The Renaissance came late to France, in part because of its civil war. When it did come, Cardinal Richelieu determined that theater would follow certain rules that conformed to a French neoclassical model. He established an academy that would decide whether a play deserved the label "neoclassical". Such a play had a strict form: it had to have five acts and be performed on a proscenium stage.
French neoclassicism had a strict sense of decorum that it expected its theater to adhere to. Kings should act like kings, servants should act like servants and everyone else should be strictly true to their roles in society. Everyone was expected to be mannerly and to behave in a morally upright fashion. If they didn't, then the play should, at some point, ensure that they were punished for their failure to exhibit proper decorum.
There could be no Hamlets or Macbeths in French neoclassicism theater as supernatural events were strictly forbidden. All action had to be believable and true to life. The French neoclassicists were early realists who would have found much in common with today's modern realism movement. French neoclassical plays could not demand too much suspension of disbelief on the part of its audiences.
Unity of Time
While the plays were all expected to be five acts long, they also had to take place in a 24-hour period. This sometimes led to absurdities such as the play "El Cid," in which an entire war takes place in 24 hours and the heroine marries her father's murderer hours after his death.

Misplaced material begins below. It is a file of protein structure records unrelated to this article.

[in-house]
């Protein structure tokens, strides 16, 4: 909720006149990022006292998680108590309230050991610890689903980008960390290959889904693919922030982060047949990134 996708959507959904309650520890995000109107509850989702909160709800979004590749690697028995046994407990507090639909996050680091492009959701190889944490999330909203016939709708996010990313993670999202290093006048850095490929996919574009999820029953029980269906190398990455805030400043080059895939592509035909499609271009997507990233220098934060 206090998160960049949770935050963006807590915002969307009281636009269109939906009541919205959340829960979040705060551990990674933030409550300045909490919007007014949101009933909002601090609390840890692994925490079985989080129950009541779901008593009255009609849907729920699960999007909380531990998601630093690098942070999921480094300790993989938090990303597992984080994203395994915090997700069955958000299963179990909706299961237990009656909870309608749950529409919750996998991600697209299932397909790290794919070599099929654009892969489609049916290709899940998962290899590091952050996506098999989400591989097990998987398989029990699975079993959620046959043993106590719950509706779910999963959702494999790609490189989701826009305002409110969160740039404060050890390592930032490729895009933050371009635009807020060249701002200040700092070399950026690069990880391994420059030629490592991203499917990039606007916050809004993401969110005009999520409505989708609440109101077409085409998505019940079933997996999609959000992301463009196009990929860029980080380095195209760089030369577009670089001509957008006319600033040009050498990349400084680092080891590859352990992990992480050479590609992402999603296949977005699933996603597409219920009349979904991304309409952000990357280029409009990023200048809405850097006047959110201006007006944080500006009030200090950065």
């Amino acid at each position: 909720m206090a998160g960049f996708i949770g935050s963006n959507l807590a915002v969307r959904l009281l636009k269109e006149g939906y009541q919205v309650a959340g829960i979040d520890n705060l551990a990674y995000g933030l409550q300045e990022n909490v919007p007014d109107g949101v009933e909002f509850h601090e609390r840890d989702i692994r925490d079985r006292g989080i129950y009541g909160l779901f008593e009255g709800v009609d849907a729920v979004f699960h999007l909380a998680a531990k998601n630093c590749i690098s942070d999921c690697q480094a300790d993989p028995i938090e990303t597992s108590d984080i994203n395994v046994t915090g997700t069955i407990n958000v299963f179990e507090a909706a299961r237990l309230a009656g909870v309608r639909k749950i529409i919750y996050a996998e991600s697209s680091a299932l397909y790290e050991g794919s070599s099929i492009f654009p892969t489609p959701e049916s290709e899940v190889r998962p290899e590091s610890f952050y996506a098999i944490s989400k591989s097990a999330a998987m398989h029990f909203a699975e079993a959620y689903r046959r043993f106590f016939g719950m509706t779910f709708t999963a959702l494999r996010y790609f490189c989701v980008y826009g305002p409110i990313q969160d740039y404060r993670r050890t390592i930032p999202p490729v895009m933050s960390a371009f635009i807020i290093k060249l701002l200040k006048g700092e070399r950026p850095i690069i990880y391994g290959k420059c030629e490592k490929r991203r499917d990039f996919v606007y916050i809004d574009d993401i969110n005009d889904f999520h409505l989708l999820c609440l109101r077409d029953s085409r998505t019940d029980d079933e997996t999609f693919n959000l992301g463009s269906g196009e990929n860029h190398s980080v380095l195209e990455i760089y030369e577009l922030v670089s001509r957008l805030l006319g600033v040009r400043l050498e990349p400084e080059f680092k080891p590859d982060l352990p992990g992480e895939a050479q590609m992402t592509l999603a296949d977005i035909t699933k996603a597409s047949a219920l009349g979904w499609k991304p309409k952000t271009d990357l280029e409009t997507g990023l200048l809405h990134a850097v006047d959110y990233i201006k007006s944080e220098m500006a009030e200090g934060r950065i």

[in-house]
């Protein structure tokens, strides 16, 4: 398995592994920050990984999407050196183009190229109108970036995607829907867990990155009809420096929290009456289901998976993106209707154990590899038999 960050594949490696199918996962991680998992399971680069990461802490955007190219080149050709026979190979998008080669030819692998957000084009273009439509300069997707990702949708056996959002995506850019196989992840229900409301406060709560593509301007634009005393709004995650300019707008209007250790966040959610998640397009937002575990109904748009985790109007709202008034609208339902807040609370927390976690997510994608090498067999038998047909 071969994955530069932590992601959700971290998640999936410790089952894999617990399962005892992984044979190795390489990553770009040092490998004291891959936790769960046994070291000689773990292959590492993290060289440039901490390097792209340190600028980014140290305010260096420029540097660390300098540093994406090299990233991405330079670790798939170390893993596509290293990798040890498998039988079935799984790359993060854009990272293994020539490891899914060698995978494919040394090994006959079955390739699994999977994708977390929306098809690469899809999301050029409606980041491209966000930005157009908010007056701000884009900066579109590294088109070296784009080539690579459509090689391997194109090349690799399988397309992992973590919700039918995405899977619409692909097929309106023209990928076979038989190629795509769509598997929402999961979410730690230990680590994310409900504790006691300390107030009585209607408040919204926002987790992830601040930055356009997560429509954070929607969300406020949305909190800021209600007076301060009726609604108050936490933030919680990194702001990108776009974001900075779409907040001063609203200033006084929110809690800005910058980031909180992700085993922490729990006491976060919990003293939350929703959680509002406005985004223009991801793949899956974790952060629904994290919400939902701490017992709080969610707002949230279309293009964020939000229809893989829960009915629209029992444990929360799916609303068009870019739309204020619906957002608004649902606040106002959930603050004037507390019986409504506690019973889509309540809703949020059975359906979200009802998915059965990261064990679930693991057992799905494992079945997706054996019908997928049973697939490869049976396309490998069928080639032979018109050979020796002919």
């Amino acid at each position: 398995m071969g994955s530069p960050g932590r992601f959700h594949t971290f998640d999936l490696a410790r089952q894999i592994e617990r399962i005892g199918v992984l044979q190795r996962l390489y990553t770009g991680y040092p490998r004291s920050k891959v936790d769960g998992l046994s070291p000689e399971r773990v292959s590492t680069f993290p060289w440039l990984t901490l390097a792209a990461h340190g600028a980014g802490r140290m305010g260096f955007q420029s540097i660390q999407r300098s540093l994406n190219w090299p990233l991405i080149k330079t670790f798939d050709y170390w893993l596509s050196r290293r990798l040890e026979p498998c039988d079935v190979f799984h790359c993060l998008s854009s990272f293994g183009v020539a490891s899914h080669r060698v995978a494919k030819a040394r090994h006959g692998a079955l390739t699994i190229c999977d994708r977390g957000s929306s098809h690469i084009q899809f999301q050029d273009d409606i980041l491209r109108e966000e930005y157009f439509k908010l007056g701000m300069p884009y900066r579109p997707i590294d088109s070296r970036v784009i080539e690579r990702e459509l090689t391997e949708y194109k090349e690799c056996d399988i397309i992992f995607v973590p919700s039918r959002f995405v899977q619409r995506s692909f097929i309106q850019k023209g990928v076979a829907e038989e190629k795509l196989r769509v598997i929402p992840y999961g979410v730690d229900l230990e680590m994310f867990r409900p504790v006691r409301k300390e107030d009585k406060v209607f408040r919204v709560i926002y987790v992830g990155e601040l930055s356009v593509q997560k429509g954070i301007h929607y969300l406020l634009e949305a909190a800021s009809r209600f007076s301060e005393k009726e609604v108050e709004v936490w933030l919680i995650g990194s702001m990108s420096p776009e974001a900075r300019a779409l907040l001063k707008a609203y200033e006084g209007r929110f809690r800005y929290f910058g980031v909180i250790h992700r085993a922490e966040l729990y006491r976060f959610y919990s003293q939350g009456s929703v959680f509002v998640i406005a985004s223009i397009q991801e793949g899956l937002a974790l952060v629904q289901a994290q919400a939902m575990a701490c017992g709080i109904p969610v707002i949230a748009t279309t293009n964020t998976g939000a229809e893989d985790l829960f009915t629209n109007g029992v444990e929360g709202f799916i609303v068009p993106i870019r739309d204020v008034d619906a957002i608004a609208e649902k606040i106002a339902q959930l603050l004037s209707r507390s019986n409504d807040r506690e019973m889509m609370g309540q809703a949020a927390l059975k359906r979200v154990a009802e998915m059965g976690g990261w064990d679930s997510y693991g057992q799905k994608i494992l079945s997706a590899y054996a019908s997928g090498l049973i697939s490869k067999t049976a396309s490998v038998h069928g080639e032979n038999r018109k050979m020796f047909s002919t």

Unity of Place
All action had to occur in a single location. French neoclassical plays couldn't have any set or location changes. The academy occasionally allowed for loose interpretations of the single location rule, but it had to be logically justified.
Unity of Action
Forget subplots. The five-act plays of French neoclassical theater, modeled on ancient Roman theater, had to contain a single plot line. This allowed most theater companies to have companies of 12 actors who were "shareholders," with "pensioners" brought on when more were needed. Unlike in England, men and women were allowed to be on stage and be shareholders in the acting company.
Purity of Genre
Following classical ideals, French neoclassicism demanded that plays be either comedies of manners or heroic tragedies. These two genres were considered the only ones appropriate for the stage and the plays had to follow the rules of the genre.
Comedies had to have happy endings. Tragedies, on the other hand, had to end in death. Also, tragedies could not happen to common people. In the tradition of heroic tragedy, the hero had to be royalty or nobility. The lower and middle classes were appropriate subjects for comedy.
The phrase "poetic justice" had real meaning for the French neoclassicists and their dramatists. Characters in the play were expected to be dealt with according to their actions. The good were rewarded and the evil were punished. In doing so, the audience was enlightened, educated and entertained.
As a professional writer since 1985, Bridgette Redman's career has included journalism, educational writing, book authoring and training. She's worked for daily newspapers, an educational publisher, websites, nonprofit associations and individuals. She is the author of two blogs, reviews live theater and has a weekly column in the "Lansing State Journal." She has a Bachelor of Arts in journalism from Michigan State University.